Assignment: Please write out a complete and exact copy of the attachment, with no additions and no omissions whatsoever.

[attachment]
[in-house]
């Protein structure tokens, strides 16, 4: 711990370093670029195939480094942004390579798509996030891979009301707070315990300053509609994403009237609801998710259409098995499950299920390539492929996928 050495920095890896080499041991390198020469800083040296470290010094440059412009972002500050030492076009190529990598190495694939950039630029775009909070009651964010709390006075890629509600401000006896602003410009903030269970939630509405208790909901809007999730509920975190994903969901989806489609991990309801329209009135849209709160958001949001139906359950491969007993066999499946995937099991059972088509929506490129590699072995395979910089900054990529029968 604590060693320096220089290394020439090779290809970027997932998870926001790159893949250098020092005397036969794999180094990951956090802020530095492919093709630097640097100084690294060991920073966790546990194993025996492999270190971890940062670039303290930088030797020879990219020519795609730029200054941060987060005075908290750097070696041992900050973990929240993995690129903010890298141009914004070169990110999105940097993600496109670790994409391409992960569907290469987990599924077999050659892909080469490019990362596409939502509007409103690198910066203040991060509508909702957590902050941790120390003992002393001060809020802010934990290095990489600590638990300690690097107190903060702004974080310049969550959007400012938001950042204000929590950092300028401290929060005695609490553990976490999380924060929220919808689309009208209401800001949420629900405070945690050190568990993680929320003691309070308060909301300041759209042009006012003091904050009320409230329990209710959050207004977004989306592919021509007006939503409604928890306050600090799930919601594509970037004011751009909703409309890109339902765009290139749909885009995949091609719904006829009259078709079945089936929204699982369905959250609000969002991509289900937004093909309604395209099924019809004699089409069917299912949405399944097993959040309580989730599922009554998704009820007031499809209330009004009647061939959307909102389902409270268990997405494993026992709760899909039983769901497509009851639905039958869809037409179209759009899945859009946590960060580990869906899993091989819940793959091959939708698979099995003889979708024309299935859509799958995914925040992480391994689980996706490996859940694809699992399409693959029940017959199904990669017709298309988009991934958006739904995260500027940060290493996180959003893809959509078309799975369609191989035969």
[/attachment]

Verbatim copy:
[in-house]
């Protein structure tokens, strides 16, 4: 711990370093670029195939480094942004390579798509996030891979009301707070315990300053509609994403009237609801998710259409098995499950299920390539492929996928 050495920095890896080499041991390198020469800083040296470290010094440059412009972002500050030492076009190529990598190495694939950039630029775009909070009651964010709390006075890629509600401000006896602003410009903030269970939630509405208790909901809007999730509920975190994903969901989806489609991990309801329209009135849209709160958001949001139906359950491969007993066999499946995937099991059972088509929506490129590699072995395979910089900054990529029968 604590060693320096220089290394020439090779290809970027997932998870926001790159893949250098020092005397036969794999180094990951956090802020530095492919093709630097640097100084690294060991920073966790546990194993025996492999270190971890940062670039303290930088030797020879990219020519795609730029200054941060987060005075908290750097070696041992900050973990929240993995690129903010890298141009914004070169990110999105940097993600496109670790994409391409992960569907290469987990599924077999050659892909080469490019990362596409939502509007409103690198910066203040991060509508909702957590902050941790120390003992002393001060809020802010934990290095990489600590638990300690690097107190903060702004974080310049969550959007400012938001950042204000929590950092300028401290929060005695609490553990976490999380924060929220919808689309009208209401800001949420629900405070945690050190568990993680929320003691309070308060909301300041759209042009006012003091904050009320409230329990209710959050207004977004989306592919021509007006939503409604928890306050600090799930919601594509970037004011751009909703409309890109339902765009290139749909885009995949091609719904006829009259078709079945089936929204699982369905959250609000969002991509289900937004093909309604395209099924019809004699089409069917299912949405399944097993959040309580989730599922009554998704009820007031499809209330009004009647061939959307909102389902409270268990997405494993026992709760899909039983769901497509009851639905039958869809037409179209759009899945859009946590960060580990869906899993091989819940793959091959939708698979099995003889979708024309299935859509799958995914925040992480391994689980996706490996859940694809699992399409693959029940017959199904990669017709298309988009991934958006739904995260500027940060290493996180959003893809959509078309799975369609191989035969």